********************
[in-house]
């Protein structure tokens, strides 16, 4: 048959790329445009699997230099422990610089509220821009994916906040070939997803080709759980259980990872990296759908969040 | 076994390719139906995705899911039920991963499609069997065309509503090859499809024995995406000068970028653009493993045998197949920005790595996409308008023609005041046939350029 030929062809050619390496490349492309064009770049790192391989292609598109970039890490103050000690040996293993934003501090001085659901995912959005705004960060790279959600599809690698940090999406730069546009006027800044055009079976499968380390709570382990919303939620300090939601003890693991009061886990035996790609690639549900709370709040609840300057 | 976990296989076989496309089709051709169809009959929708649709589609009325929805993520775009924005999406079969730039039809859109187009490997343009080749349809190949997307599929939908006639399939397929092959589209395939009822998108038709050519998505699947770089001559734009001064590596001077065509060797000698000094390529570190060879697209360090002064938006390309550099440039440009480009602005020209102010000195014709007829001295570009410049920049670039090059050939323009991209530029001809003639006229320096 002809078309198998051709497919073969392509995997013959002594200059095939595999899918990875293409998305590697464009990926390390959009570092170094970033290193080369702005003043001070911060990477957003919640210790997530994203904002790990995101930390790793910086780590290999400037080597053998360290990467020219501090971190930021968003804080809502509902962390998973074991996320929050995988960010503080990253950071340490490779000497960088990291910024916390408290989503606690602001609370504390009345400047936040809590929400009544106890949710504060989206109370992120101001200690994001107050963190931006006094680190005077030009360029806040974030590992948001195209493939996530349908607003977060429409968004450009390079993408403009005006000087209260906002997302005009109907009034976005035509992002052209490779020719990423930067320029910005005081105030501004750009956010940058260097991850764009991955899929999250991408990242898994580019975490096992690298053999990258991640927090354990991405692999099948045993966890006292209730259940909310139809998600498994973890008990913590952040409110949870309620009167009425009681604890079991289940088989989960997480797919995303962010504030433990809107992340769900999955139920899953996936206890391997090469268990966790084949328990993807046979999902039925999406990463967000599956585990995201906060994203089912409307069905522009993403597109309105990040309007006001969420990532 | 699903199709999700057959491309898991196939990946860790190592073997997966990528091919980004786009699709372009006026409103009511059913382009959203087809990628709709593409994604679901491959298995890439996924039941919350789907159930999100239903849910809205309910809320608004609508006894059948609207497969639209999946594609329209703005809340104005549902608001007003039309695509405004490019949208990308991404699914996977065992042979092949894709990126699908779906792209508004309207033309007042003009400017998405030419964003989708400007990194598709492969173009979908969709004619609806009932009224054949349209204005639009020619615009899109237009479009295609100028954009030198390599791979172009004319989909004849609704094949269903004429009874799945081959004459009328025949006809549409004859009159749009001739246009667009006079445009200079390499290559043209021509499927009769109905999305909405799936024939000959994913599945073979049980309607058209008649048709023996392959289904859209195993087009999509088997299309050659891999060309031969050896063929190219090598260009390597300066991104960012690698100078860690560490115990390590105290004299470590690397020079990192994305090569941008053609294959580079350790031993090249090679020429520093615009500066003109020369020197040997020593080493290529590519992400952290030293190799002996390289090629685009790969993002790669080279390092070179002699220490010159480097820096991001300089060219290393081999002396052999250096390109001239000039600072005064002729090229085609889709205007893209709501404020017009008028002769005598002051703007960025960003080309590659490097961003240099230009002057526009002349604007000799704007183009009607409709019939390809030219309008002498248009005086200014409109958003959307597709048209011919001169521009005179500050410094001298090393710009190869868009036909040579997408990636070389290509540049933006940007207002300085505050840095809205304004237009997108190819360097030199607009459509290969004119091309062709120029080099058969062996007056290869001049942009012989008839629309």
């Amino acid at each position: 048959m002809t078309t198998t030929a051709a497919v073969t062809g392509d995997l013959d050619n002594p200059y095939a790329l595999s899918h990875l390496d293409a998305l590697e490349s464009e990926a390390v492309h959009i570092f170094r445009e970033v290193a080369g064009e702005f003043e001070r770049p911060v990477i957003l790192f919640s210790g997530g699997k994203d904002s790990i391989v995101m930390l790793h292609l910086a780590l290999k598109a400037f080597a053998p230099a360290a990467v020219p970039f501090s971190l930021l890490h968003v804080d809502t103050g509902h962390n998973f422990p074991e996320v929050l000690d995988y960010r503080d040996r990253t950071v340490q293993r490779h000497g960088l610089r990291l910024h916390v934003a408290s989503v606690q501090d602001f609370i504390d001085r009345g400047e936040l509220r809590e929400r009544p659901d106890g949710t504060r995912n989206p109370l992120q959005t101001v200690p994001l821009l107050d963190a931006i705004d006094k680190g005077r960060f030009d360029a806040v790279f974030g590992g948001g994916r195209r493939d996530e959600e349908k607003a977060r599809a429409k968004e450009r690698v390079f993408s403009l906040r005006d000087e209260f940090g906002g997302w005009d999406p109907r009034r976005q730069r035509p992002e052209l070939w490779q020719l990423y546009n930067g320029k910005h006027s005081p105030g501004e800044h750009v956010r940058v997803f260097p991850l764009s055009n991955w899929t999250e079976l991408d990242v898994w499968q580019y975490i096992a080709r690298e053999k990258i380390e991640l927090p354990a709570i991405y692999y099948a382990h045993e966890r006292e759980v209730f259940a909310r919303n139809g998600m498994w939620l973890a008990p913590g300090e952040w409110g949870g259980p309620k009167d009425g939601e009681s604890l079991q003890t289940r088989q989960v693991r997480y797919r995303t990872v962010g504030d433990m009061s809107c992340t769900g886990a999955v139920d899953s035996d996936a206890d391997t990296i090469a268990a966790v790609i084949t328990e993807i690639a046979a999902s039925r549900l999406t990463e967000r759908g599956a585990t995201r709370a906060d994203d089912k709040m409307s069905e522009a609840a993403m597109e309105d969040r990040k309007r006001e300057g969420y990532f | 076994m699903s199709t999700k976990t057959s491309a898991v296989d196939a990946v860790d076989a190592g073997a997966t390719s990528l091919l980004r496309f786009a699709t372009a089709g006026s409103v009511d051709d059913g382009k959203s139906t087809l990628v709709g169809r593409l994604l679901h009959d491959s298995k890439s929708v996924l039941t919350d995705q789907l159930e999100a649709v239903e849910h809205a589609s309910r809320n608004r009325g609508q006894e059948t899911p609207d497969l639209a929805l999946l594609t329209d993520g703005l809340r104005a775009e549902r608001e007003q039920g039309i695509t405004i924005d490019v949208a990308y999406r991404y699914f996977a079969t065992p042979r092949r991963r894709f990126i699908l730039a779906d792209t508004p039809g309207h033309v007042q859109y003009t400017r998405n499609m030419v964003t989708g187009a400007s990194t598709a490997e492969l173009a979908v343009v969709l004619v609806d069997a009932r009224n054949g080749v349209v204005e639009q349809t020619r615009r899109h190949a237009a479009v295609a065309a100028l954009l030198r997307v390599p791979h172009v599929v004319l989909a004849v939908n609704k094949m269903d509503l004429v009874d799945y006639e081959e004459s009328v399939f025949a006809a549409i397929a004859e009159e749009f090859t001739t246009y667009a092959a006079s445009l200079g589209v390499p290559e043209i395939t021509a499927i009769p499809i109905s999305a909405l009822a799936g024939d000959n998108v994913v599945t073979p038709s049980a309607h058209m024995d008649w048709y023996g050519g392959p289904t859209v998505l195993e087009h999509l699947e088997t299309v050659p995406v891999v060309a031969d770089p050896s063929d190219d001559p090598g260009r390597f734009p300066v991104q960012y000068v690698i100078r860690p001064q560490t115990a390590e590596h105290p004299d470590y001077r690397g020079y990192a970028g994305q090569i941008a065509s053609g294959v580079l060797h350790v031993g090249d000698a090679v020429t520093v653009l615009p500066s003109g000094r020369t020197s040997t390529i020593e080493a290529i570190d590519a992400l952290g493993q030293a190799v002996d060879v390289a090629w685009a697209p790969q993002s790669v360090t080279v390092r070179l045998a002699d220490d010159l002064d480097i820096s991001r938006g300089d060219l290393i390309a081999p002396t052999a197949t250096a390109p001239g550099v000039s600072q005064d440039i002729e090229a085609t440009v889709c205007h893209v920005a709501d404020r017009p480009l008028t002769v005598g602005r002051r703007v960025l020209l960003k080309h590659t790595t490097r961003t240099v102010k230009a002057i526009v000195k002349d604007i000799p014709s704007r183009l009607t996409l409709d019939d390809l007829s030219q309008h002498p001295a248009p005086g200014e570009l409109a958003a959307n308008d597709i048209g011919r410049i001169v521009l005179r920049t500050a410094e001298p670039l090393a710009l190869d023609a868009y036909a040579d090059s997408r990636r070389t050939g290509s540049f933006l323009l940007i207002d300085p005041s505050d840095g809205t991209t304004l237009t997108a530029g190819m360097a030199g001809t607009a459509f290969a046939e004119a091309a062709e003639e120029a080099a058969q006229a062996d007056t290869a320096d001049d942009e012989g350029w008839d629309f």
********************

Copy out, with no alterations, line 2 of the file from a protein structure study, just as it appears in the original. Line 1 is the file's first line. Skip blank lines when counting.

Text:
């Protein structure tokens, strides 16, 4: 048959790329445009699997230099422990610089509220821009994916906040070939997803080709759980259980990872990296759908969040 | 076994390719139906995705899911039920991963499609069997065309509503090859499809024995995406000068970028653009493993045998197949920005790595996409308008023609005041046939350029 030929062809050619390496490349492309064009770049790192391989292609598109970039890490103050000690040996293993934003501090001085659901995912959005705004960060790279959600599809690698940090999406730069546009006027800044055009079976499968380390709570382990919303939620300090939601003890693991009061886990035996790609690639549900709370709040609840300057 | 976990296989076989496309089709051709169809009959929708649709589609009325929805993520775009924005999406079969730039039809859109187009490997343009080749349809190949997307599929939908006639399939397929092959589209395939009822998108038709050519998505699947770089001559734009001064590596001077065509060797000698000094390529570190060879697209360090002064938006390309550099440039440009480009602005020209102010000195014709007829001295570009410049920049670039090059050939323009991209530029001809003639006229320096 002809078309198998051709497919073969392509995997013959002594200059095939595999899918990875293409998305590697464009990926390390959009570092170094970033290193080369702005003043001070911060990477957003919640210790997530994203904002790990995101930390790793910086780590290999400037080597053998360290990467020219501090971190930021968003804080809502509902962390998973074991996320929050995988960010503080990253950071340490490779000497960088990291910024916390408290989503606690602001609370504390009345400047936040809590929400009544106890949710504060989206109370992120101001200690994001107050963190931006006094680190005077030009360029806040974030590992948001195209493939996530349908607003977060429409968004450009390079993408403009005006000087209260906002997302005009109907009034976005035509992002052209490779020719990423930067320029910005005081105030501004750009956010940058260097991850764009991955899929999250991408990242898994580019975490096992690298053999990258991640927090354990991405692999099948045993966890006292209730259940909310139809998600498994973890008990913590952040409110949870309620009167009425009681604890079991289940088989989960997480797919995303962010504030433990809107992340769900999955139920899953996936206890391997090469268990966790084949328990993807046979999902039925999406990463967000599956585990995201906060994203089912409307069905522009993403597109309105990040309007006001969420990532 | 699903199709999700057959491309898991196939990946860790190592073997997966990528091919980004786009699709372009006026409103009511059913382009959203087809990628709709593409994604679901491959298995890439996924039941919350789907159930999100239903849910809205309910809320608004609508006894059948609207497969639209999946594609329209703005809340104005549902608001007003039309695509405004490019949208990308991404699914996977065992042979092949894709990126699908779906792209508004309207033309007042003009400017998405030419964003989708400007990194598709492969173009979908969709004619609806009932009224054949349209204005639009020619615009899109237009479009295609100028954009030198390599791979172009004319989909004849609704094949269903004429009874799945081959004459009328025949006809549409004859009159749009001739246009667009006079445009200079390499290559043209021509499927009769109905999305909405799936024939000959994913599945073979049980309607058209008649048709023996392959289904859209195993087009999509088997299309050659891999060309031969050896063929190219090598260009390597300066991104960012690698100078860690560490115990390590105290004299470590690397020079990192994305090569941008053609294959580079350790031993090249090679020429520093615009500066003109020369020197040997020593080493290529590519992400952290030293190799002996390289090629685009790969993002790669080279390092070179002699220490010159480097820096991001300089060219290393081999002396052999250096390109001239000039600072005064002729090229085609889709205007893209709501404020017009008028002769005598002051703007960025960003080309590659490097961003240099230009002057526009002349604007000799704007183009009607409709019939390809030219309008002498248009005086200014409109958003959307597709048209011919001169521009005179500050410094001298090393710009190869868009036909040579997408990636070389290509540049933006940007207002300085505050840095809205304004237009997108190819360097030199607009459509290969004119091309062709120029080099058969062996007056290869001049942009012989008839629309």